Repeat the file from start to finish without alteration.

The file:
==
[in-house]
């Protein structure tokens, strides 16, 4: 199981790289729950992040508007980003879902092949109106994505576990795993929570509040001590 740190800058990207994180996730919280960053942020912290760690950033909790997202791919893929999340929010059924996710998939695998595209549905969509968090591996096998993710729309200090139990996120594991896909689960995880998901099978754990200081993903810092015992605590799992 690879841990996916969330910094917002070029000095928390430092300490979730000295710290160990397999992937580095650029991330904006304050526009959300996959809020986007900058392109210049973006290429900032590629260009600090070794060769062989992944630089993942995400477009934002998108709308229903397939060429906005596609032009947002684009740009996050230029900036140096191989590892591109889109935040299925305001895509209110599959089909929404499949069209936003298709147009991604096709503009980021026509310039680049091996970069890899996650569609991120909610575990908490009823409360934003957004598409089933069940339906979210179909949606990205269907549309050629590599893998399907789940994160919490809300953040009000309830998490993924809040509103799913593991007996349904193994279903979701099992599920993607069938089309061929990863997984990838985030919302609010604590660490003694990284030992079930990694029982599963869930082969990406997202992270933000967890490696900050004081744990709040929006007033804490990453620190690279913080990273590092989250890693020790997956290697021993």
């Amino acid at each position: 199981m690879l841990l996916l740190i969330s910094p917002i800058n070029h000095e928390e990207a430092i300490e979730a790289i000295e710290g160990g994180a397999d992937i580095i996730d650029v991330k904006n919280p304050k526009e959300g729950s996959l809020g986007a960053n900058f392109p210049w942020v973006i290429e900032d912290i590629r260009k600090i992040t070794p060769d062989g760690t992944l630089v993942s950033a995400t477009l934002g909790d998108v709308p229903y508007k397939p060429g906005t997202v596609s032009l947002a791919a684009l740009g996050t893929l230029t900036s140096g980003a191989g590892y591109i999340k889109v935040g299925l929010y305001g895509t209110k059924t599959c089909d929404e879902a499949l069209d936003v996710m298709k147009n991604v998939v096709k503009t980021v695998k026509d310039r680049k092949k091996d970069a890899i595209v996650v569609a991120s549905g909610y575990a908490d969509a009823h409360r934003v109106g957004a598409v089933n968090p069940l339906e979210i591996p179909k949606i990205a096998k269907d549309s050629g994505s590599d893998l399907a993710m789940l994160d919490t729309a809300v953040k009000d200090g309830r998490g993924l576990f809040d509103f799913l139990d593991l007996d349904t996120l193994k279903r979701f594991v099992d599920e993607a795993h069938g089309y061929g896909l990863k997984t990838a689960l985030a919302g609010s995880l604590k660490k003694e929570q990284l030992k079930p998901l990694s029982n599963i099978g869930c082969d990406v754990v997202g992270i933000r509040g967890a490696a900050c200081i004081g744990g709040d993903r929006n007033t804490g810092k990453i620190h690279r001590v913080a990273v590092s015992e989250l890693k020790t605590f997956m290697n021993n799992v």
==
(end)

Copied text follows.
[in-house]
């Protein structure tokens, strides 16, 4: 199981790289729950992040508007980003879902092949109106994505576990795993929570509040001590 740190800058990207994180996730919280960053942020912290760690950033909790997202791919893929999340929010059924996710998939695998595209549905969509968090591996096998993710729309200090139990996120594991896909689960995880998901099978754990200081993903810092015992605590799992 690879841990996916969330910094917002070029000095928390430092300490979730000295710290160990397999992937580095650029991330904006304050526009959300996959809020986007900058392109210049973006290429900032590629260009600090070794060769062989992944630089993942995400477009934002998108709308229903397939060429906005596609032009947002684009740009996050230029900036140096191989590892591109889109935040299925305001895509209110599959089909929404499949069209936003298709147009991604096709503009980021026509310039680049091996970069890899996650569609991120909610575990908490009823409360934003957004598409089933069940339906979210179909949606990205269907549309050629590599893998399907789940994160919490809300953040009000309830998490993924809040509103799913593991007996349904193994279903979701099992599920993607069938089309061929990863997984990838985030919302609010604590660490003694990284030992079930990694029982599963869930082969990406997202992270933000967890490696900050004081744990709040929006007033804490990453620190690279913080990273590092989250890693020790997956290697021993």
């Amino acid at each position: 199981m690879l841990l996916l740190i969330s910094p917002i800058n070029h000095e928390e990207a430092i300490e979730a790289i000295e710290g160990g994180a397999d992937i580095i996730d650029v991330k904006n919280p304050k526009e959300g729950s996959l809020g986007a960053n900058f392109p210049w942020v973006i290429e900032d912290i590629r260009k600090i992040t070794p060769d062989g760690t992944l630089v993942s950033a995400t477009l934002g909790d998108v709308p229903y508007k397939p060429g906005t997202v596609s032009l947002a791919a684009l740009g996050t893929l230029t900036s140096g980003a191989g590892y591109i999340k889109v935040g299925l929010y305001g895509t209110k059924t599959c089909d929404e879902a499949l069209d936003v996710m298709k147009n991604v998939v096709k503009t980021v695998k026509d310039r680049k092949k091996d970069a890899i595209v996650v569609a991120s549905g909610y575990a908490d969509a009823h409360r934003v109106g957004a598409v089933n968090p069940l339906e979210i591996p179909k949606i990205a096998k269907d549309s050629g994505s590599d893998l399907a993710m789940l994160d919490t729309a809300v953040k009000d200090g309830r998490g993924l576990f809040d509103f799913l139990d593991l007996d349904t996120l193994k279903r979701f594991v099992d599920e993607a795993h069938g089309y061929g896909l990863k997984t990838a689960l985030a919302g609010s995880l604590k660490k003694e929570q990284l030992k079930p998901l990694s029982n599963i099978g869930c082969d990406v754990v997202g992270i933000r509040g967890a490696a900050c200081i004081g744990g709040d993903r929006n007033t804490g810092k990453i620190h690279r001590v913080a990273v590092s015992e989250l890693k020790t605590f997956m290697n021993n799992v």